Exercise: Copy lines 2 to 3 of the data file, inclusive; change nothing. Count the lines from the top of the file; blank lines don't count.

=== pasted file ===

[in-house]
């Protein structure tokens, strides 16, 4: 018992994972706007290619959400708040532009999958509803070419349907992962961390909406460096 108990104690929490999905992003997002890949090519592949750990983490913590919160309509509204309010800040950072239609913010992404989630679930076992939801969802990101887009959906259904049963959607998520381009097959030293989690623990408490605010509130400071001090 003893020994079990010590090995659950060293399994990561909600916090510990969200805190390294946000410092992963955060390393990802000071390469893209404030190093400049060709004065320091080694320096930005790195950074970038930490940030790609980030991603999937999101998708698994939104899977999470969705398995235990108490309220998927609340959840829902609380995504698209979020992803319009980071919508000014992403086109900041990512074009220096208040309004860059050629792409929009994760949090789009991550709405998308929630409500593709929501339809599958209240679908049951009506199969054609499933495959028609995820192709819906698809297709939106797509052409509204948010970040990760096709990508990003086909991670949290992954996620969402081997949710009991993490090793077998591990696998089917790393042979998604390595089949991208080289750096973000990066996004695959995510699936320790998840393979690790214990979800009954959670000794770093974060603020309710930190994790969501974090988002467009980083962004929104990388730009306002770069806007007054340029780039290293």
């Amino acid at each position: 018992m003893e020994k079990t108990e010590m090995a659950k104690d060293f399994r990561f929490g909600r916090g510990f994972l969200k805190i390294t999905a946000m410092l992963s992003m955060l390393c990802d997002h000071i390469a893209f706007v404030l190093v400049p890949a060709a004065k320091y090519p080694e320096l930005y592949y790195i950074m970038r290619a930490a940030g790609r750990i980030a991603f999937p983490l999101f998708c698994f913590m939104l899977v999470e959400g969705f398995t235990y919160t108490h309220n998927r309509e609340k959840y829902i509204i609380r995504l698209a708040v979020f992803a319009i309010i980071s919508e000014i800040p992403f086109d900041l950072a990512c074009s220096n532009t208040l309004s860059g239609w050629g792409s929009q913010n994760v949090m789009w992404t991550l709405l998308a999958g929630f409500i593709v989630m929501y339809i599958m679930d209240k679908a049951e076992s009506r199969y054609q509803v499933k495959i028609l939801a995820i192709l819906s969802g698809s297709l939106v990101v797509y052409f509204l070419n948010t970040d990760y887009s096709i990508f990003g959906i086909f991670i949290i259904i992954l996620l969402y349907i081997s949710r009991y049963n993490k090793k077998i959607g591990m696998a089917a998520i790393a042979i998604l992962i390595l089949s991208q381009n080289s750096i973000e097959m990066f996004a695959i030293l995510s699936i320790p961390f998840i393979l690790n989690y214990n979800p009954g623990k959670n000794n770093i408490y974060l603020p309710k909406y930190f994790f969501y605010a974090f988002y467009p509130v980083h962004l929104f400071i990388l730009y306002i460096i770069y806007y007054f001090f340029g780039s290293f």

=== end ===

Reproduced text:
């Protein structure tokens, strides 16, 4: 018992994972706007290619959400708040532009999958509803070419349907992962961390909406460096 108990104690929490999905992003997002890949090519592949750990983490913590919160309509509204309010800040950072239609913010992404989630679930076992939801969802990101887009959906259904049963959607998520381009097959030293989690623990408490605010509130400071001090 003893020994079990010590090995659950060293399994990561909600916090510990969200805190390294946000410092992963955060390393990802000071390469893209404030190093400049060709004065320091080694320096930005790195950074970038930490940030790609980030991603999937999101998708698994939104899977999470969705398995235990108490309220998927609340959840829902609380995504698209979020992803319009980071919508000014992403086109900041990512074009220096208040309004860059050629792409929009994760949090789009991550709405998308929630409500593709929501339809599958209240679908049951009506199969054609499933495959028609995820192709819906698809297709939106797509052409509204948010970040990760096709990508990003086909991670949290992954996620969402081997949710009991993490090793077998591990696998089917790393042979998604390595089949991208080289750096973000990066996004695959995510699936320790998840393979690790214990979800009954959670000794770093974060603020309710930190994790969501974090988002467009980083962004929104990388730009306002770069806007007054340029780039290293």
């Amino acid at each position: 018992m003893e020994k079990t108990e010590m090995a659950k104690d060293f399994r990561f929490g909600r916090g510990f994972l969200k805190i390294t999905a946000m410092l992963s992003m955060l390393c990802d997002h000071i390469a893209f706007v404030l190093v400049p890949a060709a004065k320091y090519p080694e320096l930005y592949y790195i950074m970038r290619a930490a940030g790609r750990i980030a991603f999937p983490l999101f998708c698994f913590m939104l899977v999470e959400g969705f398995t235990y919160t108490h309220n998927r309509e609340k959840y829902i509204i609380r995504l698209a708040v979020f992803a319009i309010i980071s919508e000014i800040p992403f086109d900041l950072a990512c074009s220096n532009t208040l309004s860059g239609w050629g792409s929009q913010n994760v949090m789009w992404t991550l709405l998308a999958g929630f409500i593709v989630m929501y339809i599958m679930d209240k679908a049951e076992s009506r199969y054609q509803v499933k495959i028609l939801a995820i192709l819906s969802g698809s297709l939106v990101v797509y052409f509204l070419n948010t970040d990760y887009s096709i990508f990003g959906i086909f991670i949290i259904i992954l996620l969402y349907i081997s949710r009991y049963n993490k090793k077998i959607g591990m696998a089917a998520i790393a042979i998604l992962i390595l089949s991208q381009n080289s750096i973000e097959m990066f996004a695959i030293l995510s699936i320790p961390f998840i393979l690790n989690y214990n979800p009954g623990k959670n000794n770093i408490y974060l603020p309710k909406y930190f994790f969501y605010a974090f988002y467009p509130v980083h962004l929104f400071i990388l730009y306002i460096i770069y806007y007054f001090f340029g780039s290293f």